Letters

Sleep apnoea and hypertension

BMJ 2000; 321 doi: https://doi.org/10.1136/bmj.321.7255.237/a (Published 22 July 2000) Cite this as: BMJ 2000;321:237

Findings cannot be applied to general public

  1. Mark Harrison, third year medical student (M.H.Harrison@ncl.ac.uk),
  2. Caroline Jones, third year medical student,
  3. Elinor Brabin, third year medical student
  1. Department of Epidemiology and Public Health, University of Newcastle upon Tyne, Newcastle upon Tyne NE2 4HH
  2. Sleep Laboratory, Bruce Rappaport Faculty of Medicine, Israel Institute of Technology, Haifa, Israel
  3. Tel Aviv Medical Center, Tel Aviv 64239, Israel
  4. Sleep Disorders Unit, Loewenstein Hospital, Raanana, Israel
  5. Tel Aviv Medical Center, Tel Aviv 64239, Israel

    EDITOR—The study by Lavie et al is the first to provide evidence that sleep apnoea is an independent risk factor for hypertension.1 We think, however, that the clinical implications put forward are limited by the chosen population and study design.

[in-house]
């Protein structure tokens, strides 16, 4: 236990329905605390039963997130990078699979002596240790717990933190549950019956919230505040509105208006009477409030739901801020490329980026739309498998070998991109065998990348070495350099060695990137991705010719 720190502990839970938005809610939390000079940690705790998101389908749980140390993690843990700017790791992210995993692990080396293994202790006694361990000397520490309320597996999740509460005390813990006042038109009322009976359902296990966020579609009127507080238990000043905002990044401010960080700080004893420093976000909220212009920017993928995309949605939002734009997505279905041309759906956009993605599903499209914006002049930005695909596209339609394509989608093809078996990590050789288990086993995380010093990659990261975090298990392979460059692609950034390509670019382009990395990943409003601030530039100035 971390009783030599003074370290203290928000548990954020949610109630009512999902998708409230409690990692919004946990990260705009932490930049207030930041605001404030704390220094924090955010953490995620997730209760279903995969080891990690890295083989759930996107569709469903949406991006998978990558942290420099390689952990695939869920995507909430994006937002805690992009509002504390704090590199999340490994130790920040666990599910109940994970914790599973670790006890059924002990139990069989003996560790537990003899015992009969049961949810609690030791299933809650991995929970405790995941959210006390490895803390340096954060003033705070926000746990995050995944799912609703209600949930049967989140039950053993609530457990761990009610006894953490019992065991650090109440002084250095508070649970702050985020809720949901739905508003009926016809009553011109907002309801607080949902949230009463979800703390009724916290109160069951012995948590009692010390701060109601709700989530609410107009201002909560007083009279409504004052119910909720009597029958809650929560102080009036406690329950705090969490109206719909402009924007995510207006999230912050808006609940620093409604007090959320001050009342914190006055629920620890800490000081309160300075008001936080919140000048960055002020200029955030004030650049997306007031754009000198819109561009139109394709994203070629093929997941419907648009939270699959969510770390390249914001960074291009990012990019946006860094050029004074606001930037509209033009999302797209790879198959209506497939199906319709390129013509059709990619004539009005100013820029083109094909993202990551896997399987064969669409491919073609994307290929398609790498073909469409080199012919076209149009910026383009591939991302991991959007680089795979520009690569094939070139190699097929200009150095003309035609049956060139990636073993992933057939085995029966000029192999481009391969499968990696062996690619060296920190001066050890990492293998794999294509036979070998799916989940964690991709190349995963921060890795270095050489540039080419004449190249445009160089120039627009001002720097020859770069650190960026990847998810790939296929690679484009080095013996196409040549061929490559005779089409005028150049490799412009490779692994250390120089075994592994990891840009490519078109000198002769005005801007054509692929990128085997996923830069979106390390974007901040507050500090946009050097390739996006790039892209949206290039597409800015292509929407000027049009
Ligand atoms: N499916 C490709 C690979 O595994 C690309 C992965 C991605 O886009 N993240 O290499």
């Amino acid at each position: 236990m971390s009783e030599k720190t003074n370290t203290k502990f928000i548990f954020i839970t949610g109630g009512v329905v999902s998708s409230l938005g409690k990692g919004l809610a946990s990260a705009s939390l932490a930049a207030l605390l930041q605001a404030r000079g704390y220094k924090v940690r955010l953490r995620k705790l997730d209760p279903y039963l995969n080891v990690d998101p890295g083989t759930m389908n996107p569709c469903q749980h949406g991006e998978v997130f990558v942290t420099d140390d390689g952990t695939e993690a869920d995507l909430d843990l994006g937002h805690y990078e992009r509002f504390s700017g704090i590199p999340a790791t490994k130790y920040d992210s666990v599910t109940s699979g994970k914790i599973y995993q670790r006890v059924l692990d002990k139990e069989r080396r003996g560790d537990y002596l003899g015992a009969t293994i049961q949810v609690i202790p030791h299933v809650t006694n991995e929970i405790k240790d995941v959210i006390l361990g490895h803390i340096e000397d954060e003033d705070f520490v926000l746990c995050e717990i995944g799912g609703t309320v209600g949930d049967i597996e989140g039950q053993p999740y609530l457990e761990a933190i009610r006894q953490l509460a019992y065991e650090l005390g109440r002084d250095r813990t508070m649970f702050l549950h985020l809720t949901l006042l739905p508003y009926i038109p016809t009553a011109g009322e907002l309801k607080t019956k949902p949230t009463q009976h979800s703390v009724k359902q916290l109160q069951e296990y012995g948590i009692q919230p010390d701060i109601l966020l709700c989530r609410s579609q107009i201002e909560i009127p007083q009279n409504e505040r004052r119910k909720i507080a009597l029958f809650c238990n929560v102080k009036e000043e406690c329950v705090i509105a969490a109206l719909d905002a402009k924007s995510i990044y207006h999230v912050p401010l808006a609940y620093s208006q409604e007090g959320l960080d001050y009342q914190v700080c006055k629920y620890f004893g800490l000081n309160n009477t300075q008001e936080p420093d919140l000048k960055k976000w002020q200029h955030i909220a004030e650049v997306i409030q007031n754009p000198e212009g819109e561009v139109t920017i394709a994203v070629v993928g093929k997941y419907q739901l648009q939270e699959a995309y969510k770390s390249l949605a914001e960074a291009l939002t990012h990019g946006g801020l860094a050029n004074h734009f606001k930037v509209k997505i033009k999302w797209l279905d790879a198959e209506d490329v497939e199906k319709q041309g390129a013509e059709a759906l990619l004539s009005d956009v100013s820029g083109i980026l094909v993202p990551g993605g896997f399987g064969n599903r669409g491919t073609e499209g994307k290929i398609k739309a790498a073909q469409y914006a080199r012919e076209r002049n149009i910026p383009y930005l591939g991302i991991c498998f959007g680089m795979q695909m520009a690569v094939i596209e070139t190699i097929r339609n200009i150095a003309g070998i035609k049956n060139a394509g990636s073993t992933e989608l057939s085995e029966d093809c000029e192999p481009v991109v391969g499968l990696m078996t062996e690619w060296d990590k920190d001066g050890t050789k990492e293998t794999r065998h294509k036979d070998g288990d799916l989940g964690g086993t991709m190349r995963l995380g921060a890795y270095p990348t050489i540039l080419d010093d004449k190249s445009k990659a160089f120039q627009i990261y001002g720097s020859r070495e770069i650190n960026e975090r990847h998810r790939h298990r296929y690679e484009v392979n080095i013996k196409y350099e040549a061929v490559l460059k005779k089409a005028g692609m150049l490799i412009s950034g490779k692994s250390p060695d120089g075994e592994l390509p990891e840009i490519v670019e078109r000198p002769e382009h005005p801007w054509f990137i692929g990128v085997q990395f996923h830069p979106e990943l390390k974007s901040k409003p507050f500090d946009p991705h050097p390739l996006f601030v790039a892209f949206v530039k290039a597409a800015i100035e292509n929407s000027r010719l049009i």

The findings of this study cannot be applied to the general population for the following reasons. Firstly, all the study population consists of patients referred to a sleep clinic and is therefore highly selected. Furthermore, we believe that patients' risk of comorbidity is significantly greater than that of the general population; for example, 22.8% of the control group were hypertensive. Associations in highly selected populations are open to bias,2 a factor not addressed by the authors.

    We question whether patients should have been diagnosed as hypertensive on the basis of readings taken over a 24 hour period. Standard practice is to make a diagnosis on the basis of measurements taken on three separate occasions, eliminating influencing factors, in particular environmental stresses.

    We agree with Locke that many of these problems could be overcome by adopting a new study design.3 We think, however, that a prospective cohort study is more suitable. Non-apnoeic patients from the general population would be matched and compared with patients with varying degrees of sleep apnoea and …

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